Hanukkah (or Chanukah) is a Jewish festival, beginning on the twenty-fifth day of Kislev, the third month of the Jewish lunar calendar, usually in December. Hanukkah marks the reconsecration of the Temple in Jerusalem after its recapture from the Syrian Greeks around 165 B.C. A miracle recorded in the Talmud accounts for festivities held over eight days and nights.During the Syrian occupation, King Antiochus IV decreed that the Temple of Jerusalem was to become a temple of the Greek god Zeus. He burned the scrolls of the Torah and attempted to force the Jews to make sacrifices to Zeus. Mattathias Maccabee and his five sons led a three-year-long revolt that drove the Syrians out. The desecrated temple was cleansed from top to bottom, a new altar was built of stones, and the traditional order of worship was restored.

To rekindle the flame of the Eternal Light, only one day’s worth of pure olive oil could be found and it would be eight days until fresh jars of oil could be brought into the temple. Miraculously, the single day’s supply burned for eight days and eight nights.

To remember this miracle, Jews light candles each night of the festival. The first evening only one candle is lit, the second night two are lit, and so on for the eight days. Hanukkah is also known as the Festival of Light, the Feast of Dedication, or the Feast of the Maccabees.

Sometimes gifts are part of the festival that celebrates the Jews’ independence from their oppressors. Traditionally, Hanukkah gelt (money) was given, symbolizing the Jews’ freedom to coin their own money. Today, in place of gelt, the gifts may be coins or chocolate coins wrapped in gold foil paper.

In some families, parents hide a gift for each child every night and the chil­dren search through the house for them. The gifts are often small symbolic tokens related to Hanukkah, such as candles, a menorah, a dreidel (a spinning top used in a children’s game of chance), or cookies in Hanukkah shapes, until the last night when each child receives a special present.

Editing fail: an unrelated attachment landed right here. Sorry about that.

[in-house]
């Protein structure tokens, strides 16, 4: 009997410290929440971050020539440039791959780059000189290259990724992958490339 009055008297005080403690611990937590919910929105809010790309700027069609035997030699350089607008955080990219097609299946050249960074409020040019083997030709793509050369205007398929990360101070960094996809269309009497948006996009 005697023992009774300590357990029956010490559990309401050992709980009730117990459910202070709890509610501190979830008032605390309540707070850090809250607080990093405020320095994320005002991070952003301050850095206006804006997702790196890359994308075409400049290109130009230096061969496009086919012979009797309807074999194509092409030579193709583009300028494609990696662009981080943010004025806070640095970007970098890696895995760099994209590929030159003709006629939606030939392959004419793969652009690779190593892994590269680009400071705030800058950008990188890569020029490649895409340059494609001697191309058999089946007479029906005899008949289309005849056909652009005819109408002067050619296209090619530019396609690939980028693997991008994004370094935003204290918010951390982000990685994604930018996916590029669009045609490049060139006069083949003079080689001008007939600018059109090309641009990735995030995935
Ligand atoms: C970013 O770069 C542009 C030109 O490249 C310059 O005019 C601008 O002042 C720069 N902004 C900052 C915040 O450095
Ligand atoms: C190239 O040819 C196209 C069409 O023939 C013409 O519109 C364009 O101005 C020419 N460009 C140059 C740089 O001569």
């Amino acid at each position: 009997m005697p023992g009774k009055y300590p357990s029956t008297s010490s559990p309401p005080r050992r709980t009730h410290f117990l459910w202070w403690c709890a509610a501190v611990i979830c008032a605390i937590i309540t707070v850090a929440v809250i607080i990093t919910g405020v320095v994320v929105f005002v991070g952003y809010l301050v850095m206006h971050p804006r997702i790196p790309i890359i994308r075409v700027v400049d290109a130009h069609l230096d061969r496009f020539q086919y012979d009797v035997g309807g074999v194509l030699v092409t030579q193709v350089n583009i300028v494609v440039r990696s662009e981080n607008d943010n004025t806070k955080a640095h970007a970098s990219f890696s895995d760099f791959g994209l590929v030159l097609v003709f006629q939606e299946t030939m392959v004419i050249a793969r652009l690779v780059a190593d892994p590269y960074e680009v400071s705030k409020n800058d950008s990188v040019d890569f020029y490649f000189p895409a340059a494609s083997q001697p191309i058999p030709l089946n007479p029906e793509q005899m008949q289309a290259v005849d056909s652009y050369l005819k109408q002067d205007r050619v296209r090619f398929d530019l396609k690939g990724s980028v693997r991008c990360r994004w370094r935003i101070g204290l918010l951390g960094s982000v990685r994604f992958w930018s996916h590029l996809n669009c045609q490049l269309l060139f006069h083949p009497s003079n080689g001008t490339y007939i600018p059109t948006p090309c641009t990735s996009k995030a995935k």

On December nights, one can see flickering candles set in eight-branched candelabra through the windows of Jewish homes. The lights may be pale in comparison to the blaze of Christmas trees, but they symbolize joy, religious freedom, and faith. Hanukkah is a time for songs, stories, presents, riddles, arithmetic problems, games, prayers, and meals that feature latkes.

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Sandwich Menorah

This snack is a reminder of the Hanukkah menorah.

  • 1 large slice of bread
  • 1/4 cup cream cheese, softened 9 pretzel sticks
  • 9 candy corns

Spread cream cheese on the bread. Break a small piece (1″ or so) from a pretzel. Place the shortened pretzel in the center of the sand­ which and the remaining pretzels on both sides of the smaller pretzel. Stick a candy corn at the top of each pretzel to represent the candles.


Serve latkes with applesauce and sour cream.

  • 6 medium-sized potatoes
  • 1 medium-sized onion, peeled
  • 1 teaspoon seasoning salt
  • 1/4 teaspoon pepper
  • 3 tablespoons flour
  • 2 eggs, slightly beaten
  • 1 to 2 tablespoons vegetable or olive oil

Peel the potatoes, holding them in cold water until they’re all peeled. Drain on paper towels. Using a large grater or food processor, grate the potatoes and onion. Pour off any excess liquid. Mix the salt, pep­ per, and flour together. Stir into the potato mixture and mix well. Stir the eggs into the potato mixture.

Heat the oil in a large nonstick frying pan. Put two tablespoons of the potato mixture into the pan and press it into a thin pancake with a slotted pancake turner. Repeat until the pan is filled. Cook until each latke is golden brown, turn, and cook until the other side is golden. Keep warm in a 250°F oven until ready to serve. Makes 24 latkes.